Replacing a cheap, plastic RV toilet is simple with the Dometic 310's easy, 2 bolt installation. You can get a superior camper toilet for much less than you would think, giving you residential features at a low price.
As a very affordable porcelain bowl RV toilet offering, this Dometic RV toilet comes in either white or bone color, with or without a hand sprayer, and in either full height or low profile (for mounting on a platform, such as over a wheel well).
Unlike other lesser RV toilets, this Dometic RV toilet delivers water all the way around the rim (360-degree vortex flush) during flushing. This ensures all the 'good little bits' get flushed down into the black tank while utilizing only one pint of water per flush.
Another important distinction that sets this Dometic RV toilet apart from the competition is how easy it is to replace the flush ball seal. The seal is what keeps the water in the toilet bowl between flushes, which keeps the black tank smells out of your rig.
With Dometic toilets, including the 310, replacing the flush ball seal is very easy. You can do this from inside the toilet bowl itself, with no disassembly of the toilet required. With a Thetford toilet, you must take the toilet apart (separate the bowl from the stand) to replace the seal. Which opens you up to experiencing all sorts of 'wonderful' sights and smells and is just a pain.
If you are looking to replace an existing RV toilet with one that gives you residential features at a great price, the Dometic 310 is a great option. If you are willing to spend a little more money to get even more residential-style features including a more elongated toilet bowl and wooden toilet seat, our top RV toilet pick, the Dometic 320, is worth looking at.
Dometic 310 Toilet Features and Specs:
- Porcelain toilet bowl for long life and easy cleaning.
- Foot pedal for flushing. Push partway down to add water to the bowl. Push all the way down to open the flush ball and let the 'goods' fall into the black tank.
- Full rim flushing with PowerFlush technology ensures no 'good' bits are left in the toilet bowl.
- Option to purchase with a hand sprayer.
- Colors: White or bone
- Weight: 26 pounds
- Dimensions: 20" Tall x 15" Wide x 19" Deep
- Available in full size and low profile height.
- Warranty: 2 years on complete toilet. 10 years on porcelain toilet bowl.
Dometic 310 RV Toilet Overview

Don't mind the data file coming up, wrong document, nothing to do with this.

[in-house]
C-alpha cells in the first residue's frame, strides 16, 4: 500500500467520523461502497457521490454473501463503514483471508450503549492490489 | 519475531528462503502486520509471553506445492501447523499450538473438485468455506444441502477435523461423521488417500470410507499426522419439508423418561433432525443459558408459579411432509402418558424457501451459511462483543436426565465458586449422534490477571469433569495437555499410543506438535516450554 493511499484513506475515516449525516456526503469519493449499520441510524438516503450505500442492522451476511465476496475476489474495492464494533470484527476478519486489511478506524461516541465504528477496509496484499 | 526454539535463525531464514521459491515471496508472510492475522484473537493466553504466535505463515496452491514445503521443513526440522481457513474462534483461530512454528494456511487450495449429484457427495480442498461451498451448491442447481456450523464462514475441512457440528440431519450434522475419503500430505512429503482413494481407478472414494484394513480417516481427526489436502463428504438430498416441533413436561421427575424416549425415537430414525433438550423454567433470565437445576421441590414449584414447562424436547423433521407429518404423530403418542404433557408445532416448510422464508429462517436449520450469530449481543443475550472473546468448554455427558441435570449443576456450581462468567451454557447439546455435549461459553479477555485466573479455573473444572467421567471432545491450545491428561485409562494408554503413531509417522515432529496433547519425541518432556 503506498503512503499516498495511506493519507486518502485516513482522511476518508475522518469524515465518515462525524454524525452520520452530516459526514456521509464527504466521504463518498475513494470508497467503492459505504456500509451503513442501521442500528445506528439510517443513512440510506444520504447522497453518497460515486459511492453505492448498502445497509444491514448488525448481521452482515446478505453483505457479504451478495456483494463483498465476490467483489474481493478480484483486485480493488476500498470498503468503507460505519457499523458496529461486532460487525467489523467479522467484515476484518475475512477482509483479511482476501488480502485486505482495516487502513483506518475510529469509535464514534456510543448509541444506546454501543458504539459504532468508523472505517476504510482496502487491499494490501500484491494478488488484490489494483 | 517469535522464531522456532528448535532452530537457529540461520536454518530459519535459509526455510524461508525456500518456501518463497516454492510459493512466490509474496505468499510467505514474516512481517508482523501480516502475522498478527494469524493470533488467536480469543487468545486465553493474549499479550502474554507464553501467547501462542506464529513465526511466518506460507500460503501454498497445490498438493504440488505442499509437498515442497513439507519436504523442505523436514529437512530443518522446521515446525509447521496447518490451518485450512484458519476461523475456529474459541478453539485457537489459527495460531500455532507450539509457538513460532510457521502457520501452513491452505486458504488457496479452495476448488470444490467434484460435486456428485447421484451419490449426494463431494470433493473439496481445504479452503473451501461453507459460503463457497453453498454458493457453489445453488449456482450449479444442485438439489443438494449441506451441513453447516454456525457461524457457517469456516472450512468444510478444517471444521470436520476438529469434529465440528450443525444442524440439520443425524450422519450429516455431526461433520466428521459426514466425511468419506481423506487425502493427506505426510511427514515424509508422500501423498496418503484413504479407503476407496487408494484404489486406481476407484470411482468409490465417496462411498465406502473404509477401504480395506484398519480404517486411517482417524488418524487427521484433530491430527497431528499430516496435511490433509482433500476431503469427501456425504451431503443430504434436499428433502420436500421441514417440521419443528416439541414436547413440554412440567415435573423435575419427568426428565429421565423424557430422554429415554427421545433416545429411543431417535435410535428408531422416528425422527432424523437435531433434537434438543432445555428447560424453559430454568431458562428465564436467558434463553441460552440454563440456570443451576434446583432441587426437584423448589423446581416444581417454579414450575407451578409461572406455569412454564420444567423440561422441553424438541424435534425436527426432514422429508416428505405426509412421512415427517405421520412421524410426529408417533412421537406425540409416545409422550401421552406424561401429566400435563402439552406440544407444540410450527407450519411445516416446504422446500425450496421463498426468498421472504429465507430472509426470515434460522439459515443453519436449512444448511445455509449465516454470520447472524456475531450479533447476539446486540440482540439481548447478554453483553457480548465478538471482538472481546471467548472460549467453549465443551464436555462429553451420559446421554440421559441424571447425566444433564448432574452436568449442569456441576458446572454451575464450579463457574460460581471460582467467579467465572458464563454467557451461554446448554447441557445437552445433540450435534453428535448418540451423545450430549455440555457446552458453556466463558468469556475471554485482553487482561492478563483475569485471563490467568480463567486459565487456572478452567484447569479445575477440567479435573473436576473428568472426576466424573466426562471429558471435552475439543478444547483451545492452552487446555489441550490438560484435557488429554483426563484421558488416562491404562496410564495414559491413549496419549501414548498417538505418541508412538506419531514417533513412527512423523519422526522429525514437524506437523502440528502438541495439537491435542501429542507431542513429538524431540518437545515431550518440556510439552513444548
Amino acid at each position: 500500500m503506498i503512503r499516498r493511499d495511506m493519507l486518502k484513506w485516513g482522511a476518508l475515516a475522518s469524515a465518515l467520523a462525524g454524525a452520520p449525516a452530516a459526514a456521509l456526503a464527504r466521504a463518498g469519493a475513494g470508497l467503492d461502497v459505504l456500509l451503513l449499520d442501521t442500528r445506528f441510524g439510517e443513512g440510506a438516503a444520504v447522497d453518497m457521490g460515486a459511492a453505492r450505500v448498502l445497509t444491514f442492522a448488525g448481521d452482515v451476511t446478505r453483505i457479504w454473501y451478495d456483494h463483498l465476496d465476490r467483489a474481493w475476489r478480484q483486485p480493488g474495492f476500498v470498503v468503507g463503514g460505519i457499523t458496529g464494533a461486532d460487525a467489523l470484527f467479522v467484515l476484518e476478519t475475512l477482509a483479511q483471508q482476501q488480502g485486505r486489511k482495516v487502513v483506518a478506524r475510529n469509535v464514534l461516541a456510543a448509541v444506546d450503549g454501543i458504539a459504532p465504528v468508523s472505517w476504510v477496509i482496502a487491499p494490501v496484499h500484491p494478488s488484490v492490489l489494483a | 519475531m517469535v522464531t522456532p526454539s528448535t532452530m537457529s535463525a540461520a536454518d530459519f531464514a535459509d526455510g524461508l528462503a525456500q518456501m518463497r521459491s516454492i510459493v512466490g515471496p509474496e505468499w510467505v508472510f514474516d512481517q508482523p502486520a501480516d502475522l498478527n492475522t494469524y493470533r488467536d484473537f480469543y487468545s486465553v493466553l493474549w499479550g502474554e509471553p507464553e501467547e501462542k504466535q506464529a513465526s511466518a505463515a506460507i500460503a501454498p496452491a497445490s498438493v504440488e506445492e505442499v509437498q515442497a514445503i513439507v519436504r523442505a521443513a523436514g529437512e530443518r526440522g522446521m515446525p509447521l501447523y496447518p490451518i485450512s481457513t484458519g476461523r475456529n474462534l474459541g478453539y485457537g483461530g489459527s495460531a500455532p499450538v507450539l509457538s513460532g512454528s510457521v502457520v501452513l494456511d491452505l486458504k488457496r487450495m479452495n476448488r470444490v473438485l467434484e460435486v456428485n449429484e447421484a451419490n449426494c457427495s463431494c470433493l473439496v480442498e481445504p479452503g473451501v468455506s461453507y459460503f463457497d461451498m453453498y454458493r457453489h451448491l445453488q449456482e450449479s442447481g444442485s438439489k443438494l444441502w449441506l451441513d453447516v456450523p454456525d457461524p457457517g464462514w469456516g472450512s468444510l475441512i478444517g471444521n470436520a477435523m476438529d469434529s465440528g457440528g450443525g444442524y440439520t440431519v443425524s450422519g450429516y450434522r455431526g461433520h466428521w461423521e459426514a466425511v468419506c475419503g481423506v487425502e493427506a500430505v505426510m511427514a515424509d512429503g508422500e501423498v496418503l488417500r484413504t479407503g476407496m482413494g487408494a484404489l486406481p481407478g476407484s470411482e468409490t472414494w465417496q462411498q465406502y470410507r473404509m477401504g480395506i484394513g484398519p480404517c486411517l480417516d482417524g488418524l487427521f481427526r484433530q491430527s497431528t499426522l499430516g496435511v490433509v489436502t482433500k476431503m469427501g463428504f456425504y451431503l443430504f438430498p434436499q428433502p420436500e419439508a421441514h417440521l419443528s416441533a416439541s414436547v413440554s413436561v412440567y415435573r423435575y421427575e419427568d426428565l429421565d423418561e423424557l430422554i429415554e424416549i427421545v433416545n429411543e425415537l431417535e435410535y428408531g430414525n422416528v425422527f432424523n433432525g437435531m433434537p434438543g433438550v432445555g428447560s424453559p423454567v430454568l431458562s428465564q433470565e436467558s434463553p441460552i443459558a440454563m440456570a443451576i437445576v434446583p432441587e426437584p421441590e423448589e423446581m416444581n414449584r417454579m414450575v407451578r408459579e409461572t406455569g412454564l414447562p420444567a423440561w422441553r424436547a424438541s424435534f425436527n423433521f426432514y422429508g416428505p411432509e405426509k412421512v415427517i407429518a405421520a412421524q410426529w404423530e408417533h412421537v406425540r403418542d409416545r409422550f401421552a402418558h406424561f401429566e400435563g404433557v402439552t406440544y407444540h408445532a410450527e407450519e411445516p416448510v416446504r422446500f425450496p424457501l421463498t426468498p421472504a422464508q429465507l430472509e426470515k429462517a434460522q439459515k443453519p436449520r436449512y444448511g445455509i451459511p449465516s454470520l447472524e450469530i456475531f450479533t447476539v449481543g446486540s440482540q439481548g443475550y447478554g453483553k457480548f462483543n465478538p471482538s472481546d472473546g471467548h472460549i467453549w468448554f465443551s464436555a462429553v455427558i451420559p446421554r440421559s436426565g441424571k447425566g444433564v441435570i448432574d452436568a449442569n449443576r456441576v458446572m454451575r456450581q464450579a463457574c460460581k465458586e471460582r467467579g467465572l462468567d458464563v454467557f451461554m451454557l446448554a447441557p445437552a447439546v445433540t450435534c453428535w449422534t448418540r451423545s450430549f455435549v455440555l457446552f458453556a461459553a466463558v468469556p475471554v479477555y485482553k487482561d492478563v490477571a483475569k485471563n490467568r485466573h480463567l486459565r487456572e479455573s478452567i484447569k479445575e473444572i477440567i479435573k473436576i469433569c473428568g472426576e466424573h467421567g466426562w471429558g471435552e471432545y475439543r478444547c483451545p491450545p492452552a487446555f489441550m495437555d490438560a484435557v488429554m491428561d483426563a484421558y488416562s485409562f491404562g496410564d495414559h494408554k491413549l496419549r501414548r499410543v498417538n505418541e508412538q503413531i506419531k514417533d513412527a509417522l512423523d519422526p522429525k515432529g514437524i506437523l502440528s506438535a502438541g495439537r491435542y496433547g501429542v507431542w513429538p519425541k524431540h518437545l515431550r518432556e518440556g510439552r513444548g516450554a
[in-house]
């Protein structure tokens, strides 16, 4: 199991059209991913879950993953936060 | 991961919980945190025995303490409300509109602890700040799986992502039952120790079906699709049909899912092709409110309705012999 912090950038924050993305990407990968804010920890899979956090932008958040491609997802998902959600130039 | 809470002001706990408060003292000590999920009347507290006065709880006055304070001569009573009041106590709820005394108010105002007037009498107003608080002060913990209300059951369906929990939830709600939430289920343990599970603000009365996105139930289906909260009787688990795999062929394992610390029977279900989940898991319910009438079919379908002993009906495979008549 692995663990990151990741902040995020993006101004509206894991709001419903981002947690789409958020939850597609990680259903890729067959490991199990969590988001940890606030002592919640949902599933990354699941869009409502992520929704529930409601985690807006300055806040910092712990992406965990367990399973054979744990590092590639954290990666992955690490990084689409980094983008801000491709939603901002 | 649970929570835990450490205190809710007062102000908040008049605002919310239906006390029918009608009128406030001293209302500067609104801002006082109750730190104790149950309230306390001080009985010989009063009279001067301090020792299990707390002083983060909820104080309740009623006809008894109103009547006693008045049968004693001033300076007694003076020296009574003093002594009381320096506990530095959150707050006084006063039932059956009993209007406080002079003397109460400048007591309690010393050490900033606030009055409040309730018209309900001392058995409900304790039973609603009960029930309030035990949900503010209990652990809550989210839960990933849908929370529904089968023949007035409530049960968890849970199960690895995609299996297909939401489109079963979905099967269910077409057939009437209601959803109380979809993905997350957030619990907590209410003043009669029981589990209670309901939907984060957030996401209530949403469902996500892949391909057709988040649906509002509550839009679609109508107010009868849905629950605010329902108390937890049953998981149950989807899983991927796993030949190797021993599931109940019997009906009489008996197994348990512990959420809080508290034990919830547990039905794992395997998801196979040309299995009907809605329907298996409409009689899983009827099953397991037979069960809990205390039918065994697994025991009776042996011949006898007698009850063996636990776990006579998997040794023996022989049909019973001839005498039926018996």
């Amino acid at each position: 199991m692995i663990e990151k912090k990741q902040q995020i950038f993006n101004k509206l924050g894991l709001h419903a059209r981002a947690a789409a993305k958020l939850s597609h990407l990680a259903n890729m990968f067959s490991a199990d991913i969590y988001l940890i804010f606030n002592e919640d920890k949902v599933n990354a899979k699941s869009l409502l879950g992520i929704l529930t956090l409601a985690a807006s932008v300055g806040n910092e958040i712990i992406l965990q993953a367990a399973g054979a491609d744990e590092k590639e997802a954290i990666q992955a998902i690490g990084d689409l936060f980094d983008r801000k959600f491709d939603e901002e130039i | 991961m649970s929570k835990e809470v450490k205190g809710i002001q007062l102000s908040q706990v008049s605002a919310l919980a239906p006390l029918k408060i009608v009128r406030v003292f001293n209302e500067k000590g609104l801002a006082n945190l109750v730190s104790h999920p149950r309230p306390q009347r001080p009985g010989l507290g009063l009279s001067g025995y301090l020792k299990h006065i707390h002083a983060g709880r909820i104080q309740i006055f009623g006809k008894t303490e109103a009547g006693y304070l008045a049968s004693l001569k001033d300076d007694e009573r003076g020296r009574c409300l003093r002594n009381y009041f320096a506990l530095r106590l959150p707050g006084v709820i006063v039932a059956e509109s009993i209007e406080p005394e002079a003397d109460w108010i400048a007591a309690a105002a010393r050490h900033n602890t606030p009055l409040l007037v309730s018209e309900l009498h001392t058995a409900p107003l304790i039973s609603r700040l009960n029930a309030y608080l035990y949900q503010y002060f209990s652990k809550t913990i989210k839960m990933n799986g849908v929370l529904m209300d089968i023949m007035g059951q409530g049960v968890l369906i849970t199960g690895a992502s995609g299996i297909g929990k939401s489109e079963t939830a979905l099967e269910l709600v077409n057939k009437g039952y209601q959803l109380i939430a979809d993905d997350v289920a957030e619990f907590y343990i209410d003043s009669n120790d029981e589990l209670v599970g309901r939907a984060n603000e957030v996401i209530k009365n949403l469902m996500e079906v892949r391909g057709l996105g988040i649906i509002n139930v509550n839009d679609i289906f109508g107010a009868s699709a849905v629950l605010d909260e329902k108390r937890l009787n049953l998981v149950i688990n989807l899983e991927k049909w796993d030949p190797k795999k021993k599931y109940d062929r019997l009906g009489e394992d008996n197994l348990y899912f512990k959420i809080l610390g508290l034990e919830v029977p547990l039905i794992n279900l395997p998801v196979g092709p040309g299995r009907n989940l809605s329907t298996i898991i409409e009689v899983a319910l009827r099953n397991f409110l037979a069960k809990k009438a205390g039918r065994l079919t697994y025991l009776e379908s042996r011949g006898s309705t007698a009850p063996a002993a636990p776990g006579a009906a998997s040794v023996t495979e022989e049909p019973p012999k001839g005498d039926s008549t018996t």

Dometic 310 RV Toilet Installation
Portable Camping Toilet Reviews
Portable camping toilets give tent campers, van dwellers, and other outdoor lovers who don't have a fixed toilet in an RV they are dragging along the ability to do their 'duty' in a civilized manner. The alternative is to grab a shovel, dig a hole, and pop a squat. Yeah, makes a camping porta potty sound like a luxury item if we put it that way.
Portable Camping Toilets Compared
The Thetford toilet Porta Potti Curve (model 550E) is a great portable camping toilet that, unlike most portable toilets, uses an electric water pump that eliminates the need to manually pump to flush. Its modern design brings a little flair to an otherwise mundane task.
Continue Reading Thetford Porta Potti Curve Review
The Thetford Curve is a great camping porta potty, with push button flush and a large 5.5 gallon waste holding tank. It has a modern design that sets itself apart from the typical square portable commode.
This portable flush toilet would be great as an RV porta potty, for use in a van or other large vehicle, or to take along with you during your car camping/tent adventures. It would also be ideal as a portable flushing toilet for use in an outbuilding, garage, or if your main house toilet is undergoing repairs.
If you prefer to not run the risk of having the electric water pump fail (according to consumer reviews, the pump can fail, though it is a rare occurrence), consider the Thetford Porta Potti 550P that has the same fresh and waste water capacity, but uses a piston hand pump for flushing - no possibility of electrical failure.
Thetford Curve Porta Potti Features
Thetford Camping Porta Potty Curve Features and Specs:
- Oval toilet bowl gives residential toilet comfort and space.
- Seat height is similar to residential toilets.
- Electric water pump eliminates the need to manually use a bellows or piston pump to flush toilet. Just press a button and let the electric pump do all the work.
- Bottom waste holding tank easily separates from top half of this portable flushing toilet, allowing easy disposal of waste.
- Exclusive rotating pour spout for easy waste dumping.
- Freshwater and holding tank level indicators.
- Requires 6-AA batteries (included).
- Water Capacity: Fresh - 4.2 gallons. Waste - 5.5 gallons.
- Average flushes per fresh water tank: 56
- Warranty: 1 year
- Dimensions: 17 5/8" Tall x 15 1/4" Wide x 17 3/4" Deep